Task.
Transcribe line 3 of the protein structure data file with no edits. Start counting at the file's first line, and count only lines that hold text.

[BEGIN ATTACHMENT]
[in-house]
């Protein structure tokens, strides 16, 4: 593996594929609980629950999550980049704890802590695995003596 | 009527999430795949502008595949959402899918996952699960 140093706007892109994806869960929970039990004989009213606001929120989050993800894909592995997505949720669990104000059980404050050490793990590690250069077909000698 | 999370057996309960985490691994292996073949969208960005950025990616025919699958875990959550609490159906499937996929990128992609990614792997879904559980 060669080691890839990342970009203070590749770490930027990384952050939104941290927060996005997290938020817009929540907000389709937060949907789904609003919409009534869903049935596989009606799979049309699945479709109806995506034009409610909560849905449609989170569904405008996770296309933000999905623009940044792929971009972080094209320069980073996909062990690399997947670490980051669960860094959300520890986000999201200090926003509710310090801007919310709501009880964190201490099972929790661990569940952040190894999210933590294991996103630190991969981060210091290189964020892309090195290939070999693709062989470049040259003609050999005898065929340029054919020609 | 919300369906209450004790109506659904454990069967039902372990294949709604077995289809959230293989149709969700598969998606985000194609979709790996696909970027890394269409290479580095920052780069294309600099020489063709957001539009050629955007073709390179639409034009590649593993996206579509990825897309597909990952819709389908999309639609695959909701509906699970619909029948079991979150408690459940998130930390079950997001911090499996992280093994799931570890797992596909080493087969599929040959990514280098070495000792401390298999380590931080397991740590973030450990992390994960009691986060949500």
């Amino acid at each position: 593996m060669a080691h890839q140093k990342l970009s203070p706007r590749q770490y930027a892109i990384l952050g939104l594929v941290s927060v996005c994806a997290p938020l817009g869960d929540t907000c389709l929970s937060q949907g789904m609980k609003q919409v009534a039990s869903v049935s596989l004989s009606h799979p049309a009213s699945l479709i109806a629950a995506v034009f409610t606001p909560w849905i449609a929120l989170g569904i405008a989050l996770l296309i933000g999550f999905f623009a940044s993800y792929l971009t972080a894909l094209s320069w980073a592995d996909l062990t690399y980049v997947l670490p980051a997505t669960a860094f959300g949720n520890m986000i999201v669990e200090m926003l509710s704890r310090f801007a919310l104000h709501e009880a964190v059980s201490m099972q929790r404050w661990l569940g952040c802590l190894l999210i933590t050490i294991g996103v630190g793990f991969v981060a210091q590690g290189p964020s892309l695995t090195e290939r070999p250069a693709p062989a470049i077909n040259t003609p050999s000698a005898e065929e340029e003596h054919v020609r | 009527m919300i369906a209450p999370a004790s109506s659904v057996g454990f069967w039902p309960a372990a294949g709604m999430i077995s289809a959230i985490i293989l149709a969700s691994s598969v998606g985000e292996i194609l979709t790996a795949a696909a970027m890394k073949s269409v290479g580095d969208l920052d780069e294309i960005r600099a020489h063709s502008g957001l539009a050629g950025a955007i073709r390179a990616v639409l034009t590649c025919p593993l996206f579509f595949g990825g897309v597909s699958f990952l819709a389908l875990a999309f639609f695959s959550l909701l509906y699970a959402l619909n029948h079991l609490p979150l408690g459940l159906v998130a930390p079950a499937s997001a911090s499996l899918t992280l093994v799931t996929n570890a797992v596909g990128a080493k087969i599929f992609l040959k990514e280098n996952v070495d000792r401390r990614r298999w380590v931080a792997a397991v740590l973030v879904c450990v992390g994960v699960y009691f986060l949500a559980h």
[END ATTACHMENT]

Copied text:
């Amino acid at each position: 593996m060669a080691h890839q140093k990342l970009s203070p706007r590749q770490y930027a892109i990384l952050g939104l594929v941290s927060v996005c994806a997290p938020l817009g869960d929540t907000c389709l929970s937060q949907g789904m609980k609003q919409v009534a039990s869903v049935s596989l004989s009606h799979p049309a009213s699945l479709i109806a629950a995506v034009f409610t606001p909560w849905i449609a929120l989170g569904i405008a989050l996770l296309i933000g999550f999905f623009a940044s993800y792929l971009t972080a894909l094209s320069w980073a592995d996909l062990t690399y980049v997947l670490p980051a997505t669960a860094f959300g949720n520890m986000i999201v669990e200090m926003l509710s704890r310090f801007a919310l104000h709501e009880a964190v059980s201490m099972q929790r404050w661990l569940g952040c802590l190894l999210i933590t050490i294991g996103v630190g793990f991969v981060a210091q590690g290189p964020s892309l695995t090195e290939r070999p250069a693709p062989a470049i077909n040259t003609p050999s000698a005898e065929e340029e003596h054919v020609r | 009527m919300i369906a209450p999370a004790s109506s659904v057996g454990f069967w039902p309960a372990a294949g709604m999430i077995s289809a959230i985490i293989l149709a969700s691994s598969v998606g985000e292996i194609l979709t790996a795949a696909a970027m890394k073949s269409v290479g580095d969208l920052d780069e294309i960005r600099a020489h063709s502008g957001l539009a050629g950025a955007i073709r390179a990616v639409l034009t590649c025919p593993l996206f579509f595949g990825g897309v597909s699958f990952l819709a389908l875990a999309f639609f695959s959550l909701l509906y699970a959402l619909n029948h079991l609490p979150l408690g459940l159906v998130a930390p079950a499937s997001a911090s499996l899918t992280l093994v799931t996929n570890a797992v596909g990128a080493k087969i599929f992609l040959k990514e280098n996952v070495d000792r401390r990614r298999w380590v931080a792997a397991v740590l973030v879904c450990v992390g994960v699960y009691f986060l949500a559980h």